I'm not aware of any studies conducted regarding carpets specifically, but at the co-op where I live, we have had infrequent requests to remove broadloom from some units to alleviate asthma symptoms in children.

Check out the link provided by Klaus K for one potential reason for the increase in asthma incidence.

Klaus K said...

According to a big study from USA, smoking bans do not diminish the smoke - they just "move" it from public places to private homes:

Researchers: Smoking bans are counterproductive

Excuse me for the bad translation (from Google) -

So how could a smoking ban in Scotland lead to less asthma?

The first answer of course being, that the Scottish study is wrong - but if it is right, the second answer could be, that kids in smoking homes might be more protected against asthma than non-smokers kids:

Does tobacco smoke prevent atopic disorders?

Anonymous said...

The Old Rambler

Thanks for replying. Their use of statistics is infuriating, isn't it? You see the same thing with smoking rates - always comparing now with 1997 or some such distant, arbitrary date instead of with 2007, when the ban came in, since when the best you can say about smoking rates is that they have remained static.

The point about the carpets is that they provide THE perfect environment for house dust mite. Here, too, a common reaction to the arrival of an asthmatic child in the family is to rip out all the soft furnishings. It deprives the house dust mite of anywhere to live.

There are, as you say, a multitude of causes for asthma. I go along with the too-clean = under-stimulated immune system hypothesis, too. And maybe asthma will turn out to be a blanket term used to cover a whole host of different responses to different triggers, a bit like no two rheumatoid arthritis cases being the same.

The Swedish study is interesting. There's another one like it - Australian, I think but it'll take some tracking down. You might be interested in this one:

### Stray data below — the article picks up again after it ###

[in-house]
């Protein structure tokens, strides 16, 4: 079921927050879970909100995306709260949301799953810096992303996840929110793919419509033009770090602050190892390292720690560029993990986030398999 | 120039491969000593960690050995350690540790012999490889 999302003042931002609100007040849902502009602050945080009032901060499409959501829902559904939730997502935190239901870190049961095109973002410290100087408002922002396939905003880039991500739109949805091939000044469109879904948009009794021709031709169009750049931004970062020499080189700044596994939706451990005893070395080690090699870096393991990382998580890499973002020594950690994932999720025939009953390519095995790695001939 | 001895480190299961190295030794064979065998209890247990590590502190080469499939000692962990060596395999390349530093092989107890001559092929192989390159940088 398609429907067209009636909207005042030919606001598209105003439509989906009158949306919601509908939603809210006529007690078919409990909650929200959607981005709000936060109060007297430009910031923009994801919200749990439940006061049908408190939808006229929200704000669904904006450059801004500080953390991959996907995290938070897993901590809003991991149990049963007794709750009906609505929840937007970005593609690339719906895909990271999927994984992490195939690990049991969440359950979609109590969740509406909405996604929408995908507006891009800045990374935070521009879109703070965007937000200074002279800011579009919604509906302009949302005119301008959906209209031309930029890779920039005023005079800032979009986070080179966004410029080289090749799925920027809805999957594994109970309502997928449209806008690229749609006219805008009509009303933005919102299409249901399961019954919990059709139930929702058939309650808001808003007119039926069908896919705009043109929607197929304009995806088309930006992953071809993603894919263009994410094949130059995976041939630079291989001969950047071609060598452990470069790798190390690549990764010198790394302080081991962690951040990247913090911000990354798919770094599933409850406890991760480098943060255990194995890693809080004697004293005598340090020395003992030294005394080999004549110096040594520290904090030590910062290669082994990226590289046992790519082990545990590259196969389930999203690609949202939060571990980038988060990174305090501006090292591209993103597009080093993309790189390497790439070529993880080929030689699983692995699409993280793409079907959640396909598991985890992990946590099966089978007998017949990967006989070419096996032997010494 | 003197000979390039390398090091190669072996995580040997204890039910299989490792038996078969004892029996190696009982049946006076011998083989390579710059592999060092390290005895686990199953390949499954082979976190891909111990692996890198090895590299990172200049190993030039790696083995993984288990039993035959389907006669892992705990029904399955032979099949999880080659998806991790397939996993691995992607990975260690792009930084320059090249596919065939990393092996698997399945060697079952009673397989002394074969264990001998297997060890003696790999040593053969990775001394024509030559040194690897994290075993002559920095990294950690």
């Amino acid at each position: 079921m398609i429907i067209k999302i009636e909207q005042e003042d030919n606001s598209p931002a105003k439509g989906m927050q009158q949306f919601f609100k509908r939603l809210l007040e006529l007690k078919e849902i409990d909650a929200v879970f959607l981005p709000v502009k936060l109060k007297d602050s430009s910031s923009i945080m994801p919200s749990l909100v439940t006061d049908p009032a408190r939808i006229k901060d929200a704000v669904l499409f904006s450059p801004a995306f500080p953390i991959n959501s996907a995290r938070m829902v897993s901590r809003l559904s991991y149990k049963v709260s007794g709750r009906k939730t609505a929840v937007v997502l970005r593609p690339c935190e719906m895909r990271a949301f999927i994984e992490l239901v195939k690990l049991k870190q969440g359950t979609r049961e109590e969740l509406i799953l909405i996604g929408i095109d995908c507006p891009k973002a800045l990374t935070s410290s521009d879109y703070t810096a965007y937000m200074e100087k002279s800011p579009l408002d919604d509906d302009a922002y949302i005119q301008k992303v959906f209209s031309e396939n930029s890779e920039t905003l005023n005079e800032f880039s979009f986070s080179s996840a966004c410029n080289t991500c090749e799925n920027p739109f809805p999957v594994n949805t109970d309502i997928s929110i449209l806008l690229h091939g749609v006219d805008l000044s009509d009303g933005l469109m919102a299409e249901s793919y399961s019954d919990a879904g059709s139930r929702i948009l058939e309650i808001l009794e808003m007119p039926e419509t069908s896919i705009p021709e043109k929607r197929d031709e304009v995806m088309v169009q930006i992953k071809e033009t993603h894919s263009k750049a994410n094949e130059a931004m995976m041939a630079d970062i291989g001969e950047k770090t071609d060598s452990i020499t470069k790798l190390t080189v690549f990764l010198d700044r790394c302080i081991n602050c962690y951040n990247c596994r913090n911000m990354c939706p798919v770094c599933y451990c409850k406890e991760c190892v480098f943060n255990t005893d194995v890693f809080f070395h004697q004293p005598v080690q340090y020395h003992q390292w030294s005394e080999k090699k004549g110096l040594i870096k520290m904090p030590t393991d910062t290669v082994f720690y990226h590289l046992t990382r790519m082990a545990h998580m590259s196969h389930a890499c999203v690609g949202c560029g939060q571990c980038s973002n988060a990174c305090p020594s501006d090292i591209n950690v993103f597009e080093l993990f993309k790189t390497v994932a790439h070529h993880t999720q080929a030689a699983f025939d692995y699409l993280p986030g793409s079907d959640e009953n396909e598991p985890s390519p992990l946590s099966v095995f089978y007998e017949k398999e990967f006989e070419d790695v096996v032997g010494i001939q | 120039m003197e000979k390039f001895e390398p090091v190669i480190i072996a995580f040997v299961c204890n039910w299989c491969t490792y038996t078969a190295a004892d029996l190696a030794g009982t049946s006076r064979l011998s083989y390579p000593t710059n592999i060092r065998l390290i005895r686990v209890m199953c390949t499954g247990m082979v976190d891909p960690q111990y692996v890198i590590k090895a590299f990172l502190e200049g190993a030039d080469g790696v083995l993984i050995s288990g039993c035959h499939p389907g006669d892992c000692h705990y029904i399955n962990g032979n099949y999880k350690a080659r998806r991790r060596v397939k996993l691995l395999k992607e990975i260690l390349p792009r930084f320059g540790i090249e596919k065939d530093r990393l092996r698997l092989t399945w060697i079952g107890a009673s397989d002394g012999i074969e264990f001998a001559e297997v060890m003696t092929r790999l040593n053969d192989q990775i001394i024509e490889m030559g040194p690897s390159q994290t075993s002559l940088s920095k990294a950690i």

Nicotine Primarily Suppresses Lung Th2 but Not Goblet Cell and Muscle Cell Responses to Allergens1

Sorry to have gone on a bit about this :( I lost an uncle to asthma back in the 'sixties so I suppose it's made me more aware of the issue, and especially of the lies surrounding smoking and asthma.

The symptoms of asthma have been alleviated by tobacco smoking for thousands of years.

(anon 3:24. Your time!)

Anonymous said...

Are you aware of the 2008 a paper was published where it proved that nicotine suppresses asthma? Here are the conclusions.

"Nicotine is an anti-inflammatory, but the association between smoking and asthma is highly contentious and some report that smoking cessation increases the risk of asthma in ex-smokers. To ascertain the effects of nicotine on allergy/asthma, Brown Norway rats were treated with nicotine and sensitized and challenged with allergens. The results unequivocally show that, even after multiple allergen sensitizations, nicotine dramatically suppresses inflammatory/allergic parameters in the lung including the following: eosinophilic/lymphocytic emigration; mRNA and/or protein expression of the Th2 cytokines/chemokines IL-4, IL-5, IL-13, IL-25, and eotaxin; leukotriene C4; and total as well as allergen-specific IgE. "

Anonymous said...

Children of mothers who smoked at least 15 cigarettes a day tended to have lower odds for suffering from allergic rhino-conjunctivitis, allergic asthma, atopic eczema and food allergy, compared to children of mothers who had never smoked (ORs 0.6-0.7)

CONCLUSIONS: This study demonstrates an association between current exposure to tobacco smoke and a low risk for atopic disorders in smokers themselves and a similar tendency in their children. 11422156